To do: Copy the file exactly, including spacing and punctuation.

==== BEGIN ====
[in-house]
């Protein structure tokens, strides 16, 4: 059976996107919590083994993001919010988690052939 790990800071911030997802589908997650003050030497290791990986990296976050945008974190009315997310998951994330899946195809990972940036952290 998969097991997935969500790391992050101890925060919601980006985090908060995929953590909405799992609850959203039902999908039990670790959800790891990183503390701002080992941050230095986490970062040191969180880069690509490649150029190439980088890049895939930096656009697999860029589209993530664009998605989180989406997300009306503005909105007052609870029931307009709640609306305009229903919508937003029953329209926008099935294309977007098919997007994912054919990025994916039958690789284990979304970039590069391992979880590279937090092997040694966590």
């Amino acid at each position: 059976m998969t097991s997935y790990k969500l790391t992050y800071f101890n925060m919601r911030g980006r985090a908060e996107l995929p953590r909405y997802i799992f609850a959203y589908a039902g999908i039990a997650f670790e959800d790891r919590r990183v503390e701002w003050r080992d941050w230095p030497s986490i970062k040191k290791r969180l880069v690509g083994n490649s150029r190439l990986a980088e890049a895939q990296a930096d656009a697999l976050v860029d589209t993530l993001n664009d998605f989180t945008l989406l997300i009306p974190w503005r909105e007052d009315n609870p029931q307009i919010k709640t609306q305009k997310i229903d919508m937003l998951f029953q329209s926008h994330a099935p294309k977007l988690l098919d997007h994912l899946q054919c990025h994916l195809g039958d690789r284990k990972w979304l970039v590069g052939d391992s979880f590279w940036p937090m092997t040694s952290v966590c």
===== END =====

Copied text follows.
[in-house]
């Protein structure tokens, strides 16, 4: 059976996107919590083994993001919010988690052939 790990800071911030997802589908997650003050030497290791990986990296976050945008974190009315997310998951994330899946195809990972940036952290 998969097991997935969500790391992050101890925060919601980006985090908060995929953590909405799992609850959203039902999908039990670790959800790891990183503390701002080992941050230095986490970062040191969180880069690509490649150029190439980088890049895939930096656009697999860029589209993530664009998605989180989406997300009306503005909105007052609870029931307009709640609306305009229903919508937003029953329209926008099935294309977007098919997007994912054919990025994916039958690789284990979304970039590069391992979880590279937090092997040694966590």
């Amino acid at each position: 059976m998969t097991s997935y790990k969500l790391t992050y800071f101890n925060m919601r911030g980006r985090a908060e996107l995929p953590r909405y997802i799992f609850a959203y589908a039902g999908i039990a997650f670790e959800d790891r919590r990183v503390e701002w003050r080992d941050w230095p030497s986490i970062k040191k290791r969180l880069v690509g083994n490649s150029r190439l990986a980088e890049a895939q990296a930096d656009a697999l976050v860029d589209t993530l993001n664009d998605f989180t945008l989406l997300i009306p974190w503005r909105e007052d009315n609870p029931q307009i919010k709640t609306q305009k997310i229903d919508m937003l998951f029953q329209s926008h994330a099935p294309k977007l988690l098919d997007h994912l899946q054919c990025h994916l195809g039958d690789r284990k990972w979304l970039v590069g052939d391992s979880f590279w940036p937090m092997t040694s952290v966590c």